Friday, February 28, 2014

The Shakers
By: Mary Daugherty
            In the late 18th century, a woman named Ann Lee began having religious visions that resulted in her believing that all evil was caused by sex. There were only a few shakers who actually came over to the Americas, but once they arrived, they were able to spread their beliefs throughout parts of New York as well as the old Northwest. The shakers continued to grow in numbers until they reached around 6,000 followers right before the civil war.1
            The shakers had very conservative beliefs. An example would be the fact that shakers did not believe in procreation. This means that, unless they choose to adopt, shakers could not have any children.1 I think that it is interesting that, at a time with so many different views on sex, such a large number of people would be so opposed to it. The people in shaker communities even made sure that men and women were kept separate.
            I think that this religion came along due to fact that people were getting farther and farther away from the conservative lifestyle that people were supposed to be having at this time. Prostitution was at an all time high at the time when this religion came a long and sex before marriage was not as big of a deal as it used to be. Originally sex was thought to be only for procreation, but at the end of the 18th century and into the early19th century, there were more and more people that were just having sex for pleasure. The first great awakening occurred in the early 18th century and resulted in the separation of church and state. The great awakening was a religious revival, which caused a lot of people to start looking for a new religion to believe in. It is not too surprising that, with all of the changes from the conservative views of sex, many people wanted to go back to these views.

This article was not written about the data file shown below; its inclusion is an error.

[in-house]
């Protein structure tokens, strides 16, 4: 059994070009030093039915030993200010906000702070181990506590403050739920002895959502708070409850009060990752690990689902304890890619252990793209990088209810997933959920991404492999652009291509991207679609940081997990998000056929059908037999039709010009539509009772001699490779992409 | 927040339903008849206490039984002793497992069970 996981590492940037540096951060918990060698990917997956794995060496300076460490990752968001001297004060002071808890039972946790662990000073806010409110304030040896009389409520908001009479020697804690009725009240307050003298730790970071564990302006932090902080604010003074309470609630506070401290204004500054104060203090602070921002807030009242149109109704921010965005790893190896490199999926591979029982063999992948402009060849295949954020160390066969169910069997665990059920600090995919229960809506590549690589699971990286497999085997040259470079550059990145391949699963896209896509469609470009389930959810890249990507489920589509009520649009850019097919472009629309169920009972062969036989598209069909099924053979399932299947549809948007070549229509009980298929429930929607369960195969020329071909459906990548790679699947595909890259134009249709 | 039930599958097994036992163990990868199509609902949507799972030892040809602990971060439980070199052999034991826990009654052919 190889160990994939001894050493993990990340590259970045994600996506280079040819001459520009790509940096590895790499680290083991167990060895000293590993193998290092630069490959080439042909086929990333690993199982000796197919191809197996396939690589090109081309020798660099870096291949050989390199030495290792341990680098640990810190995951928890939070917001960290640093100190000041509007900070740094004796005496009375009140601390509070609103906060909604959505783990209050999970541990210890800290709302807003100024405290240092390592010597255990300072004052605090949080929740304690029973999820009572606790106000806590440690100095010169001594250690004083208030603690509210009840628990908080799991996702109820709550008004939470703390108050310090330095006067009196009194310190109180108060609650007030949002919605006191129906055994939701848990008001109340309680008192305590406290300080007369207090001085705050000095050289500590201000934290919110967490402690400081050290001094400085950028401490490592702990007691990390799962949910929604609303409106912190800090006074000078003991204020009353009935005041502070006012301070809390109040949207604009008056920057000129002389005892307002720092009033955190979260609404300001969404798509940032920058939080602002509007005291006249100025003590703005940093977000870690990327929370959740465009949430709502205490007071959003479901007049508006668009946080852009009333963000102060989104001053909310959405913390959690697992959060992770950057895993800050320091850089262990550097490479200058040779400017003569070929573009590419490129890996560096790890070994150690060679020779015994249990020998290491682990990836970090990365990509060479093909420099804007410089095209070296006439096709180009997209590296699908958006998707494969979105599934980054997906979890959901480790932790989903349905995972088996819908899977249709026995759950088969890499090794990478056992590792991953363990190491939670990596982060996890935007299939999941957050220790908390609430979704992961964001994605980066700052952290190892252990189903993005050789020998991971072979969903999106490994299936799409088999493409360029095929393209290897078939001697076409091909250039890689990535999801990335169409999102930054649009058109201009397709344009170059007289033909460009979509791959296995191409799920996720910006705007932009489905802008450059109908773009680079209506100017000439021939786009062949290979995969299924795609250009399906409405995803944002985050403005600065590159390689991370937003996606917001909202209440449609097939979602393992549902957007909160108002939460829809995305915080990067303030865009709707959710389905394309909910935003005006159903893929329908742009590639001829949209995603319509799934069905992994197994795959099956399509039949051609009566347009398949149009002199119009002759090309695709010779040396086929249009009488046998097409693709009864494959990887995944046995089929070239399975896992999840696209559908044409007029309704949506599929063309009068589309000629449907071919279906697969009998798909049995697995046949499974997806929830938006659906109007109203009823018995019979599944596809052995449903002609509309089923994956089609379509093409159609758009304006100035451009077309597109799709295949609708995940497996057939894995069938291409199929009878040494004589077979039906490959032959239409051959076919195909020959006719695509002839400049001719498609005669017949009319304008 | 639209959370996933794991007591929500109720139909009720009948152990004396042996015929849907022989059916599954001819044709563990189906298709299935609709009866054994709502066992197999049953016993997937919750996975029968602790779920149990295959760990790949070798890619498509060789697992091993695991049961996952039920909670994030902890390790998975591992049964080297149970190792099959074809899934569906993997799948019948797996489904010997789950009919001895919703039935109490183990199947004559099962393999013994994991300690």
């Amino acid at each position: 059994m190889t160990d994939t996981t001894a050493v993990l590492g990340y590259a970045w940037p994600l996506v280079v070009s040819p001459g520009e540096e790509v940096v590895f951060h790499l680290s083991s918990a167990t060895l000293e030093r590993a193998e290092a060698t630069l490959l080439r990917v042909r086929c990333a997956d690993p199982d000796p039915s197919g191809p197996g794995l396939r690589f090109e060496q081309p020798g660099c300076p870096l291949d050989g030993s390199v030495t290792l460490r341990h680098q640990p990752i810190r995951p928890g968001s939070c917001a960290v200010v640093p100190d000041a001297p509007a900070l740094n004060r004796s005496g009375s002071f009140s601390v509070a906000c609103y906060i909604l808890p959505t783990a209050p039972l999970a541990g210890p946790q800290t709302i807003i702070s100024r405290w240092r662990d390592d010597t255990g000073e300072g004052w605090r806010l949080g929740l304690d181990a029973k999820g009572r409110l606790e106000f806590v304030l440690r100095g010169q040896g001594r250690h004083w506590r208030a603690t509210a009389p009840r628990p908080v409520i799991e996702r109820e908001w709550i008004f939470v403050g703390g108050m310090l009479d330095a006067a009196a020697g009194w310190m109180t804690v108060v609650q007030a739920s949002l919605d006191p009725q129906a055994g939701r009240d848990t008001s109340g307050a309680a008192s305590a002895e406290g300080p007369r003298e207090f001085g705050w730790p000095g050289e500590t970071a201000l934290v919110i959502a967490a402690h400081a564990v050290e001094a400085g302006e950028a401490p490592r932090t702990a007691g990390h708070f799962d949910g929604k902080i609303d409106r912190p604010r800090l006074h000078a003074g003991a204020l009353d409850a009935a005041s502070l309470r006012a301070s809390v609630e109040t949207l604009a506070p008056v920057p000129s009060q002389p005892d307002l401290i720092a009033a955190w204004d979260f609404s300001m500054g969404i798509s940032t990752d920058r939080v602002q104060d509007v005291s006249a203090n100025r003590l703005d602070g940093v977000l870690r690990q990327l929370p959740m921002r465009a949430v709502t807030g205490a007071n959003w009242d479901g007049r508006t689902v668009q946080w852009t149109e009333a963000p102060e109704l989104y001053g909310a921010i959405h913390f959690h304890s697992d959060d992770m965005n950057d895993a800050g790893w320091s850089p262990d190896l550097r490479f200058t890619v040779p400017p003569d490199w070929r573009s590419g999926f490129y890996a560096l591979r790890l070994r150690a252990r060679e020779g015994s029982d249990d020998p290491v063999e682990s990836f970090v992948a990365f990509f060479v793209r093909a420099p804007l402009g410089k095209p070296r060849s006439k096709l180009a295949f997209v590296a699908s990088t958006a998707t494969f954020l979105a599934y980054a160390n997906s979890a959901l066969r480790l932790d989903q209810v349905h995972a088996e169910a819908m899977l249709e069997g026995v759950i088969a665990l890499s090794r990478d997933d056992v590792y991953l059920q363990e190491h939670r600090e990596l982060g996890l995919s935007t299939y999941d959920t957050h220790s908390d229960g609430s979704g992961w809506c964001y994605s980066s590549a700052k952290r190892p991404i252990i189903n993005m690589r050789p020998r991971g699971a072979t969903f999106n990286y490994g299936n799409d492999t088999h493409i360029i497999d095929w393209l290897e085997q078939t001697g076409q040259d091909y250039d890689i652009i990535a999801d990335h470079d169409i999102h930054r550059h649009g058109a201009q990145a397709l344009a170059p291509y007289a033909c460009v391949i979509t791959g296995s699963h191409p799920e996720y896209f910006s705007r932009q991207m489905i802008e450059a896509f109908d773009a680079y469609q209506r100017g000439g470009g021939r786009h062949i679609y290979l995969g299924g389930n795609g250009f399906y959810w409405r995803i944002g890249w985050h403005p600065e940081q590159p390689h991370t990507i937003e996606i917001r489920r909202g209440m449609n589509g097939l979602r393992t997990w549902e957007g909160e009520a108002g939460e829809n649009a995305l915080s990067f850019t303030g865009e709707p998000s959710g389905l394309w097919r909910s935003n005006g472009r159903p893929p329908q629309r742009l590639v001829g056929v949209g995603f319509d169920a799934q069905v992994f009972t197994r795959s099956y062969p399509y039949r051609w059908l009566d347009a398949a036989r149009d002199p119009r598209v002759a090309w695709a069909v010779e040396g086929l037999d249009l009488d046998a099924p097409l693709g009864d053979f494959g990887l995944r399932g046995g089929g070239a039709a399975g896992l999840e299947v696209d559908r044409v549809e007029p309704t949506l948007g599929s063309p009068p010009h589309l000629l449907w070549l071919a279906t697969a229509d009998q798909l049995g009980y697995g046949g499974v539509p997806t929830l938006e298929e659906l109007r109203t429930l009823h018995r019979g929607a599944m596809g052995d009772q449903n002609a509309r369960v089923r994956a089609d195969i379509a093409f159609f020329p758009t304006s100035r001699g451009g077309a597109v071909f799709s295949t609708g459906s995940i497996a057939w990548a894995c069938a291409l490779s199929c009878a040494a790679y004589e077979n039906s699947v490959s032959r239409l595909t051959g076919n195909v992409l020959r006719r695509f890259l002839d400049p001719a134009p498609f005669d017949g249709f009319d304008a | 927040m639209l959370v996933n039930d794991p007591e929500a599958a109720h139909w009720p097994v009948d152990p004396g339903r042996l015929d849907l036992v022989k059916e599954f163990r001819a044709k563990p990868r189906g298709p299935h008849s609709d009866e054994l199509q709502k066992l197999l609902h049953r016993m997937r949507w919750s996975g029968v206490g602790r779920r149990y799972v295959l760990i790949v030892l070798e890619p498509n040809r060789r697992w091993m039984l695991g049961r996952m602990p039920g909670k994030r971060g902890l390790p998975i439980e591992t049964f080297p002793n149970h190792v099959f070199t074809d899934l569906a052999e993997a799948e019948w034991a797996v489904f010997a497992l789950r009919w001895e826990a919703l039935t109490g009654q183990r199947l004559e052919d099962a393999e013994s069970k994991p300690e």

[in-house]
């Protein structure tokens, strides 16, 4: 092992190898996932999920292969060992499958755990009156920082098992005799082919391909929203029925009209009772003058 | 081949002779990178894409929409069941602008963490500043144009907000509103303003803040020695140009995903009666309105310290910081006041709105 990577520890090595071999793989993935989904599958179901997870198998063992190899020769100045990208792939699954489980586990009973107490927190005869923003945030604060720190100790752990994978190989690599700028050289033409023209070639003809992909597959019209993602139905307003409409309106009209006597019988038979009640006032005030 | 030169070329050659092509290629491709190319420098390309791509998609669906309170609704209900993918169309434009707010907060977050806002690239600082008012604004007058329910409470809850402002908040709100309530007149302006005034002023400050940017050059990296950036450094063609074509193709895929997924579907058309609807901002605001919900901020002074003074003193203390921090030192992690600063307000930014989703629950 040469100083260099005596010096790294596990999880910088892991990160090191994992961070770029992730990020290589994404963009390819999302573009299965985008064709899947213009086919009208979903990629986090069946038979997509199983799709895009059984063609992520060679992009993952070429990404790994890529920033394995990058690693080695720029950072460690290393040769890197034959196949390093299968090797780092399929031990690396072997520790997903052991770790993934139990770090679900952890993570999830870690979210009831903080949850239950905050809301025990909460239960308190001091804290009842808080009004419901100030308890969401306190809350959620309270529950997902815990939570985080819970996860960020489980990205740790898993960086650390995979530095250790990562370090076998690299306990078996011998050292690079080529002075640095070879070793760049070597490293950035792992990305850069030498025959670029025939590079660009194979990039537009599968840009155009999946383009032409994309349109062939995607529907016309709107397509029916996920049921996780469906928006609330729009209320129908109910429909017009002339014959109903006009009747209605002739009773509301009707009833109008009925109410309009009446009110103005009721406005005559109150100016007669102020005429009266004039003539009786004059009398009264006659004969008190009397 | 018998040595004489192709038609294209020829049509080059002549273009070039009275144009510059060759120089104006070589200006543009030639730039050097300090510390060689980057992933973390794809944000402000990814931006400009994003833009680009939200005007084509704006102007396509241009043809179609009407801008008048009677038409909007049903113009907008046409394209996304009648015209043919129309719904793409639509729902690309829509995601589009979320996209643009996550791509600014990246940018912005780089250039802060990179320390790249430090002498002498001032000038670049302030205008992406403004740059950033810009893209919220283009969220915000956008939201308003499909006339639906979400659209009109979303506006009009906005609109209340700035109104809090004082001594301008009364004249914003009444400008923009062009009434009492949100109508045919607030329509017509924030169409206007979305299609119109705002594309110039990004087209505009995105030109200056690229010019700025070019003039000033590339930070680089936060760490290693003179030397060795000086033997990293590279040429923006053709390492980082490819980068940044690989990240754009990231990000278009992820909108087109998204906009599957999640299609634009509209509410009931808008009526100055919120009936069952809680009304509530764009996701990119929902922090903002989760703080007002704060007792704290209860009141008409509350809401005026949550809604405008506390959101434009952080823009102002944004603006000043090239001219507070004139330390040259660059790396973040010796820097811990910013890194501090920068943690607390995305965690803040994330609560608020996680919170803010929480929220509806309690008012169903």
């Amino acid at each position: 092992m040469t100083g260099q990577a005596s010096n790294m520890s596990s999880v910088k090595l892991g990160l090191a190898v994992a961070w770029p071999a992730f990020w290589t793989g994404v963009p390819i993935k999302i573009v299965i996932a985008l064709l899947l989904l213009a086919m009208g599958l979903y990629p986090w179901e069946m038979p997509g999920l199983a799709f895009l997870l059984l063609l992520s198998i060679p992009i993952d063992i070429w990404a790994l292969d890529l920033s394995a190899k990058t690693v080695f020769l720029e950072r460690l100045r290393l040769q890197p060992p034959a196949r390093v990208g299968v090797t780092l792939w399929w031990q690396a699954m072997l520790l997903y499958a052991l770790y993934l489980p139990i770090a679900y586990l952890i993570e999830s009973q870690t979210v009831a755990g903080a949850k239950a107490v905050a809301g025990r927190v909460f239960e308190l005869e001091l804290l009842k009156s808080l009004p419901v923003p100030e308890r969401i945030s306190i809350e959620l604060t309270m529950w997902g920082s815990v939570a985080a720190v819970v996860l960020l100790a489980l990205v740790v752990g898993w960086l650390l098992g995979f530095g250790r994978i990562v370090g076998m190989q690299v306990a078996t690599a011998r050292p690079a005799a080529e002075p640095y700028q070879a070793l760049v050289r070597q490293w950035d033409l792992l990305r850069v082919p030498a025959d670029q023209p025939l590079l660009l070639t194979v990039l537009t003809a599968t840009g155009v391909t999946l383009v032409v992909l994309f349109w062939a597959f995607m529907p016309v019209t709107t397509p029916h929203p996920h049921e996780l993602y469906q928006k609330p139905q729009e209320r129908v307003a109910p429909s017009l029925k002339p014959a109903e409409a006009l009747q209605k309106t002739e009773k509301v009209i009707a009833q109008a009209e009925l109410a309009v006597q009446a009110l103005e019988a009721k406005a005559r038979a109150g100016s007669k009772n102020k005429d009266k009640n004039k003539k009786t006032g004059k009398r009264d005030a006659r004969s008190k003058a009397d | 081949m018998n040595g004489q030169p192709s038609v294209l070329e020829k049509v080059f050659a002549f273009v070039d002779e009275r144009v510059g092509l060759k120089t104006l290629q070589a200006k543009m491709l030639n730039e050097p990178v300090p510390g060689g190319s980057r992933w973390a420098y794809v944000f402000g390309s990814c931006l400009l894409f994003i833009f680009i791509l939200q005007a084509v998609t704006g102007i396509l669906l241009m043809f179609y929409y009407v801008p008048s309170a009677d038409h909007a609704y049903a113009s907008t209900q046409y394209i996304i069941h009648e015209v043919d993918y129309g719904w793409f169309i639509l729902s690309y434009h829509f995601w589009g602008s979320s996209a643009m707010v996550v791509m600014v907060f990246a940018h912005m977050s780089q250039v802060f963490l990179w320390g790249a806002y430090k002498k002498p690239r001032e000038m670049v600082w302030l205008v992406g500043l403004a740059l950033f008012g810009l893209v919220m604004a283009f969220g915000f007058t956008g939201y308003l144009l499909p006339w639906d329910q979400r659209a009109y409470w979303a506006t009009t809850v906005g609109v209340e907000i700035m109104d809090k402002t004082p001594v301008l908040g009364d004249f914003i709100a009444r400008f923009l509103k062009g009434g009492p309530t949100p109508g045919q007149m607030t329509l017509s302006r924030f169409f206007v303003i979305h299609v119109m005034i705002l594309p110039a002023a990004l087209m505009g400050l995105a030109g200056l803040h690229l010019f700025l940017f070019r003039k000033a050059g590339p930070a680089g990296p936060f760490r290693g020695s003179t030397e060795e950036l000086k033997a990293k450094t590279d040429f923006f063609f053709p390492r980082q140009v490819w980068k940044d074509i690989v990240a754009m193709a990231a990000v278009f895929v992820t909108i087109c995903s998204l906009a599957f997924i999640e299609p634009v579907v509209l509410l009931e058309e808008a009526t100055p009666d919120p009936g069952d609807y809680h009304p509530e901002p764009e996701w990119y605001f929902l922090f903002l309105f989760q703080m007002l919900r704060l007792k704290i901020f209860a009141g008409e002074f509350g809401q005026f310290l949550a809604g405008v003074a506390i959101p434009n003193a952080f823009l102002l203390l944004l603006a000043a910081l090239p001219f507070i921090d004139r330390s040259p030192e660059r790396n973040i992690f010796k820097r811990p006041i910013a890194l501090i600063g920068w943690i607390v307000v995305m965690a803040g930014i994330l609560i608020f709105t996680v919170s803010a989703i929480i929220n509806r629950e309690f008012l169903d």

The shakers were vary opposed to the fact that sex was becoming more acceptable, so they formed the extreme view. Shakers were very strongly opposed to masturbation, homosexuality, and violence.1 Although the shakers were originally looked down upon due to their strange religious views, these communities eventually gained a lot of respect as their popularity grew. The Shakers experienced another religious revival in the mid-1800’s as more and more young shaker women began having visions of sacred spirits.1 Following the civil war, the United States became more and more industrialized, and eventually the shaker community grew smaller and smaller, although there are small shaker communities that still exist today.[1]

[1] United States. National Park Service. "Shaker Historic Trail." National Parks Service. U.S. Department of the Interior, n.d. Web. 27 Feb. 2014.

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